We know Miami, San Diego and Maui have been celebrated beach destinations for ages, but why not show love to those under the radar? There’s no such thing as a totally private beach. But depending on where you go and when you can find Zen on a less frequented stretch of sand.

Beaches tend to be synonymous with bustling crowds, water sports and endlessly flowing alcohol. There’s nothing wrong with that, but it gets tired after a while. Even the most social person can benefit from solitude sometimes. Aside from the opportunity to connect with nature, there will less temptation to check social media, since your internet connection might be spotty.

Here are five, less-celebrated beach areas in the US to check out this summer.

1. Block Island, Rhode Island


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If you’re looking for a low-key stretch of coastline, check out the 17 miles of public beaches here.

Jetsetter mentions that the free public beaches are “punctuated by rugged ocean bluffs and historic 18th-century lighthouses.”

There are great spots to enjoy fresh seafood, such as The Beachhead and Dead Eye Dick’s restaurant.

There are also some adorable Air B n B’s and inns where you can stay for the weekend or longer.

2. Ocracoke Island, North Carolina

This beach paradise in the Outer Banks of North Carolina isn’t exactly a hop, skip and jump away. That can be alluring for folks who want to have space to themselves.

The ferry alone takes over two hours from the mainland and you’ll have to drive afterwards.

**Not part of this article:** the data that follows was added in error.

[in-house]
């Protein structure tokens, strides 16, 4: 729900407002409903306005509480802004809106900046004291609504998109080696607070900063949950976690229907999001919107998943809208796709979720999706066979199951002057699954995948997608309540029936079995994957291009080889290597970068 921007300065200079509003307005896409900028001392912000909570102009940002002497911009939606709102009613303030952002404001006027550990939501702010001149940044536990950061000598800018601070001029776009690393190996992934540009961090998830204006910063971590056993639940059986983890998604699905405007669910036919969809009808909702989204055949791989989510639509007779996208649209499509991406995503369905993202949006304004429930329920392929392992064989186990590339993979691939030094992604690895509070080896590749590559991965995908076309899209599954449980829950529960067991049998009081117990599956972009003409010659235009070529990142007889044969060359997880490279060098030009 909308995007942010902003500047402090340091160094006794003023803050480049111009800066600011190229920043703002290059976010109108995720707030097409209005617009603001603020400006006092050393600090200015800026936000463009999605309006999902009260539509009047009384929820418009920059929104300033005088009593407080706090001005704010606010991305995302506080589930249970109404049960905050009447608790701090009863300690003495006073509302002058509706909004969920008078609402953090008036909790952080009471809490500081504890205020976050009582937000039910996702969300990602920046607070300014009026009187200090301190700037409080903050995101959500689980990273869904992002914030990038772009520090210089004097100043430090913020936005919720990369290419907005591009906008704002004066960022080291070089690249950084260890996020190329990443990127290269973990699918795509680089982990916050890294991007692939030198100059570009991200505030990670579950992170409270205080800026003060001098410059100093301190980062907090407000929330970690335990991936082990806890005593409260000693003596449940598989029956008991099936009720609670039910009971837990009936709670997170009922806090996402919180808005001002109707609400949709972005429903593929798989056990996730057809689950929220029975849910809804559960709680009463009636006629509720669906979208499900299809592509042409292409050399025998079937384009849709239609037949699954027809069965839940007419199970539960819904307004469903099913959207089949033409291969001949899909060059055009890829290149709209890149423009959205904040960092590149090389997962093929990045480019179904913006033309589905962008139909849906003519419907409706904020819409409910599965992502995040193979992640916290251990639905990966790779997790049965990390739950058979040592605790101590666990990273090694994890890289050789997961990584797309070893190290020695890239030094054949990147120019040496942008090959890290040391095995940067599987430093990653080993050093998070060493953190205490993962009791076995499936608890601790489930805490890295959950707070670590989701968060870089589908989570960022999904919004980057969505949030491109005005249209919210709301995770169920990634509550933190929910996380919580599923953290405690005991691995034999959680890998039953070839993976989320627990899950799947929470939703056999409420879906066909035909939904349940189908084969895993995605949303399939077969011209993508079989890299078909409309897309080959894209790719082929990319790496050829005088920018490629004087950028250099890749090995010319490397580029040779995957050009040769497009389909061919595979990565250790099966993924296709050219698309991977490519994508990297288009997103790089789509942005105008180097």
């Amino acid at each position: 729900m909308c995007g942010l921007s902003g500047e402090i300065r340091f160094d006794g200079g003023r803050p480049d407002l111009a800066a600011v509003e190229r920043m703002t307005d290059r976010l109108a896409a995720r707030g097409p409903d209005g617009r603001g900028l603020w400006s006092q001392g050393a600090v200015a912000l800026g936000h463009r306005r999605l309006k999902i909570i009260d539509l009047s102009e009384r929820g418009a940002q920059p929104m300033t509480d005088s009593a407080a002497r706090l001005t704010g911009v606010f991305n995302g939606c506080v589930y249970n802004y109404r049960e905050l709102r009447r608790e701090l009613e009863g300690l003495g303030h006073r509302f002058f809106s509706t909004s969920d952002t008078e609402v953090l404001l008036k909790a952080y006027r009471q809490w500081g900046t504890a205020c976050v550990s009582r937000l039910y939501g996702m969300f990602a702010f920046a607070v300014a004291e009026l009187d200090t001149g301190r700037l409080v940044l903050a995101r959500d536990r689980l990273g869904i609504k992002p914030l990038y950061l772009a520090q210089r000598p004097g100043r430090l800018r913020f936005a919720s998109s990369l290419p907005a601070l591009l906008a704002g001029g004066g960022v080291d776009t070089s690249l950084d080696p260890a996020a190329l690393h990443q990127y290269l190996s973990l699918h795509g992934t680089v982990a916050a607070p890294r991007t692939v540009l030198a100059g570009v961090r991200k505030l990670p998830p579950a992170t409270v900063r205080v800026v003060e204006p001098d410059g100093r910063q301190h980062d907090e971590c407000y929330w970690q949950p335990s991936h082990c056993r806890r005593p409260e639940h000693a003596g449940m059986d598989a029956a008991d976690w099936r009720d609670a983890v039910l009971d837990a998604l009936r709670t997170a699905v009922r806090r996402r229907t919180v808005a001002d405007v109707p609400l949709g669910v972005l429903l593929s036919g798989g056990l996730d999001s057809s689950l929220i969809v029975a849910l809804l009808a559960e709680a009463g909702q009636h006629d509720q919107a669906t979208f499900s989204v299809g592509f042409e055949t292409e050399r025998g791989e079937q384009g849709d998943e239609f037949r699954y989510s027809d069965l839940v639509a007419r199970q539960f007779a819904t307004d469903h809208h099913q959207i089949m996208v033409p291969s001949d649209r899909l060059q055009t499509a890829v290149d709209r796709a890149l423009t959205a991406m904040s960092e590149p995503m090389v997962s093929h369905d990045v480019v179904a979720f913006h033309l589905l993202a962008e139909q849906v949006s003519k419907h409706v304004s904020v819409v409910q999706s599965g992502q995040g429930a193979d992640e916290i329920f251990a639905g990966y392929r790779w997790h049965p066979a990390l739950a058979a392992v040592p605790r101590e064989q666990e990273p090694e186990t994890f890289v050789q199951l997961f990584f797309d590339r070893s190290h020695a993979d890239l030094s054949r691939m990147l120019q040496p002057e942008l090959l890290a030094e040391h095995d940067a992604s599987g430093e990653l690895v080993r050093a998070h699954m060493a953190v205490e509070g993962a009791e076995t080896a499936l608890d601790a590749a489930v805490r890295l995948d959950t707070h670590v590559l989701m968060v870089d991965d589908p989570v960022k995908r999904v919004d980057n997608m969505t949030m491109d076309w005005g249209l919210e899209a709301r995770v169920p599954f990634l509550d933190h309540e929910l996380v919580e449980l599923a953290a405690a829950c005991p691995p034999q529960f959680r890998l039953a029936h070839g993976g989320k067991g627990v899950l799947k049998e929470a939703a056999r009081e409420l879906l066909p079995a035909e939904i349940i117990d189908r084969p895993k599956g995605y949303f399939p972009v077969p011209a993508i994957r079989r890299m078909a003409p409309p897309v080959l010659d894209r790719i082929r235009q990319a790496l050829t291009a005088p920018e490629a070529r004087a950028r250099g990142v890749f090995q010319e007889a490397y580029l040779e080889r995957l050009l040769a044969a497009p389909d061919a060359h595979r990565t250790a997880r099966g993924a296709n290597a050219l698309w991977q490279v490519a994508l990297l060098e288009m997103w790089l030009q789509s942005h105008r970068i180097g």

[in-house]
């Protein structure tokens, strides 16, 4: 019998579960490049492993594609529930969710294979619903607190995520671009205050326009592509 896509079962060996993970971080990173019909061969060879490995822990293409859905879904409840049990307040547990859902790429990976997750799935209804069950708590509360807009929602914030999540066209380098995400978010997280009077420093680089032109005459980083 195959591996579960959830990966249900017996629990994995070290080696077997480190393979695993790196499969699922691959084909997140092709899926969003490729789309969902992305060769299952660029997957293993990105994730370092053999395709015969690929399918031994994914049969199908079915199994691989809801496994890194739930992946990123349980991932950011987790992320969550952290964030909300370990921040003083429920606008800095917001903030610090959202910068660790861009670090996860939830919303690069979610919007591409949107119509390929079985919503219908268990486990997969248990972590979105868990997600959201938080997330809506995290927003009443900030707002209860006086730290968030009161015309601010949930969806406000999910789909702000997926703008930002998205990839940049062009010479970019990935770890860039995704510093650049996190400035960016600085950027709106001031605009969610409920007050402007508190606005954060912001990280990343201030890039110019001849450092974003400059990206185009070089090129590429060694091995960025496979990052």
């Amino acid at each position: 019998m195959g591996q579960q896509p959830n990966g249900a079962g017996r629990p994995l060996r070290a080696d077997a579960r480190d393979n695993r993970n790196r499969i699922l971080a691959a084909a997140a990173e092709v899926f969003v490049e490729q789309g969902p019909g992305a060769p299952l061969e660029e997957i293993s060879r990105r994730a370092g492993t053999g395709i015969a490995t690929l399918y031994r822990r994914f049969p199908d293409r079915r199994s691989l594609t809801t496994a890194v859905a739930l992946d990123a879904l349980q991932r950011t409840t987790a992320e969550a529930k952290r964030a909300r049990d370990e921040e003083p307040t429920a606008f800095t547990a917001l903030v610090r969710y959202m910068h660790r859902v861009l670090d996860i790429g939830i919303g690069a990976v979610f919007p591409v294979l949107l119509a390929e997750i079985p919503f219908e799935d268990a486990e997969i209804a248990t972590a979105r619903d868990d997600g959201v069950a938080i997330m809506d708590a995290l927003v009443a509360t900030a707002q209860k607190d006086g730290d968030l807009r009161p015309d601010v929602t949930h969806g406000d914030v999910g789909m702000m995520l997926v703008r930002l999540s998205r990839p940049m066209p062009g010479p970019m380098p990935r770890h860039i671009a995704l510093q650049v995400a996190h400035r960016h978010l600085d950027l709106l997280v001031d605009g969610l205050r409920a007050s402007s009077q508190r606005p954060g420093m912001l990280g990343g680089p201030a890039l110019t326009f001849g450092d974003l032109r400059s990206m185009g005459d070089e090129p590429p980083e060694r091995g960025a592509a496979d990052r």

The 16 miles of coastline are deliberately underdeveloped.

If you’re really bougie, you can dock your own boat in one of the marinas or land a small, plane on the Ocracoke airstrip.

There’s a good range of lodging here, from bed and breakfast spots to inns.

3. Second Beach, Washington

The Olympic Coast of Washington State is home to Second Beach.

Unlike the neighboring First and Third beaches, “it’s only accessible via a winding, scenic and relatively easy hiking trail,” according to The Manual. 

According to Ordinary Adventures, “the trail head of Olympic National Park is about a mile from the town of La Push.”

The park is also great for camping and backpacking, for which you’ll need a permit.

4. Sandbridge Beach, Virginia


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Located south of well-known Virginia Beach, Sandbridge Beach consists of “5 miles of secluded, pristine sand dunes,” as noted by Virginia Is For Lovers. 

If you’re looking for a bit of adventure, Sandbridge is close to the Back Bay National Wildlife Refuge and False Cape State Park, which is good for biking and kayaking.

5. Bound Brook Island Beach, Massachusetts


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As far as New England beaches go, not many know about Bound Brook Island Beach, including some locals. It’s a gem in Wellfleet, a town in Massachusetts.

You can drive about a mile to get there, or, for a sweat, it’s possible to walk in 30 minutes if you’re fit.

Some of the dunes are covered in grass, but please don’t climb them, as that encourages erosion.